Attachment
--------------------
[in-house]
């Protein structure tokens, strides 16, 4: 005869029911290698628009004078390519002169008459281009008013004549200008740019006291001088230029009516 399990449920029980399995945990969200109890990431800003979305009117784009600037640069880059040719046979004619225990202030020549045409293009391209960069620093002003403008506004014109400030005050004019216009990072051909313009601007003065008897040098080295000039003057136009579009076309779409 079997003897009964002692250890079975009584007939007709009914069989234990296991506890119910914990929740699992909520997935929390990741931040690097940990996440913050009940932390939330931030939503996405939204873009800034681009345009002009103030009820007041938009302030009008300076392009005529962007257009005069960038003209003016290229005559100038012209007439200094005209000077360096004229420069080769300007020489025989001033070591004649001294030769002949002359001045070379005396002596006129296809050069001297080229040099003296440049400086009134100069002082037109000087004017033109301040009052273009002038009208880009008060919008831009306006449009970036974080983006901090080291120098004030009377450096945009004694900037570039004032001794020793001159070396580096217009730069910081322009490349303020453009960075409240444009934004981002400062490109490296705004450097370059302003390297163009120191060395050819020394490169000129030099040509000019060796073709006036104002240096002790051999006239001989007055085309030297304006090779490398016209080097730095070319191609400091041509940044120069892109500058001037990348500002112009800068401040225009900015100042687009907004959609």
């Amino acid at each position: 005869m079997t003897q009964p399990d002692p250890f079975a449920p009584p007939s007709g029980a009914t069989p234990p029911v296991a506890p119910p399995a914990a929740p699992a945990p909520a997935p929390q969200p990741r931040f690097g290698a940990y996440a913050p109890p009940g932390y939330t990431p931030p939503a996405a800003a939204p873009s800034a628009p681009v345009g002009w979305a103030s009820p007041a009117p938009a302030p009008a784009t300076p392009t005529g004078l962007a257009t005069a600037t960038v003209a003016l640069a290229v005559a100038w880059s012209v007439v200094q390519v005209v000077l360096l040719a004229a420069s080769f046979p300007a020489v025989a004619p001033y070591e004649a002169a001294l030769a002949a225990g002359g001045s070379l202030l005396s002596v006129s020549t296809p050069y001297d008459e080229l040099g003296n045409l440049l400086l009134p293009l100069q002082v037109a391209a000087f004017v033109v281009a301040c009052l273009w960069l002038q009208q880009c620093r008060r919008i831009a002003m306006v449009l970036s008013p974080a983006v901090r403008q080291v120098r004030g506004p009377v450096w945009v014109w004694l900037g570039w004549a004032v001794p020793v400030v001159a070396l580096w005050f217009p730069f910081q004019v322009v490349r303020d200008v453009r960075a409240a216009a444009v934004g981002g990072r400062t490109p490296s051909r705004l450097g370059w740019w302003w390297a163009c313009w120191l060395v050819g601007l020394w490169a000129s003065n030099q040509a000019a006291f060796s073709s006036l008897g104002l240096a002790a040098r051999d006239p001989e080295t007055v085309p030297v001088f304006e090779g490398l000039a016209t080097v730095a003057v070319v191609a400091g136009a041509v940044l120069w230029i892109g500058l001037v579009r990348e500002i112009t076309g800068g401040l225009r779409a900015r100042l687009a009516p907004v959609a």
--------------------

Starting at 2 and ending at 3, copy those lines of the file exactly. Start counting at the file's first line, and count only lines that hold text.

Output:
């Protein structure tokens, strides 16, 4: 005869029911290698628009004078390519002169008459281009008013004549200008740019006291001088230029009516 399990449920029980399995945990969200109890990431800003979305009117784009600037640069880059040719046979004619225990202030020549045409293009391209960069620093002003403008506004014109400030005050004019216009990072051909313009601007003065008897040098080295000039003057136009579009076309779409 079997003897009964002692250890079975009584007939007709009914069989234990296991506890119910914990929740699992909520997935929390990741931040690097940990996440913050009940932390939330931030939503996405939204873009800034681009345009002009103030009820007041938009302030009008300076392009005529962007257009005069960038003209003016290229005559100038012209007439200094005209000077360096004229420069080769300007020489025989001033070591004649001294030769002949002359001045070379005396002596006129296809050069001297080229040099003296440049400086009134100069002082037109000087004017033109301040009052273009002038009208880009008060919008831009306006449009970036974080983006901090080291120098004030009377450096945009004694900037570039004032001794020793001159070396580096217009730069910081322009490349303020453009960075409240444009934004981002400062490109490296705004450097370059302003390297163009120191060395050819020394490169000129030099040509000019060796073709006036104002240096002790051999006239001989007055085309030297304006090779490398016209080097730095070319191609400091041509940044120069892109500058001037990348500002112009800068401040225009900015100042687009907004959609």
């Amino acid at each position: 005869m079997t003897q009964p399990d002692p250890f079975a449920p009584p007939s007709g029980a009914t069989p234990p029911v296991a506890p119910p399995a914990a929740p699992a945990p909520a997935p929390q969200p990741r931040f690097g290698a940990y996440a913050p109890p009940g932390y939330t990431p931030p939503a996405a800003a939204p873009s800034a628009p681009v345009g002009w979305a103030s009820p007041a009117p938009a302030p009008a784009t300076p392009t005529g004078l962007a257009t005069a600037t960038v003209a003016l640069a290229v005559a100038w880059s012209v007439v200094q390519v005209v000077l360096l040719a004229a420069s080769f046979p300007a020489v025989a004619p001033y070591e004649a002169a001294l030769a002949a225990g002359g001045s070379l202030l005396s002596v006129s020549t296809p050069y001297d008459e080229l040099g003296n045409l440049l400086l009134p293009l100069q002082v037109a391209a000087f004017v033109v281009a301040c009052l273009w960069l002038q009208q880009c620093r008060r919008i831009a002003m306006v449009l970036s008013p974080a983006v901090r403008q080291v120098r004030g506004p009377v450096w945009v014109w004694l900037g570039w004549a004032v001794p020793v400030v001159a070396l580096w005050f217009p730069f910081q004019v322009v490349r303020d200008v453009r960075a409240a216009a444009v934004g981002g990072r400062t490109p490296s051909r705004l450097g370059w740019w302003w390297a163009c313009w120191l060395v050819g601007l020394w490169a000129s003065n030099q040509a000019a006291f060796s073709s006036l008897g104002l240096a002790a040098r051999d006239p001989e080295t007055v085309p030297v001088f304006e090779g490398l000039a016209t080097v730095a003057v070319v191609a400091g136009a041509v940044l120069w230029i892109g500058l001037v579009r990348e500002i112009t076309g800068g401040l225009r779409a900015r100042l687009a009516p907004v959609a």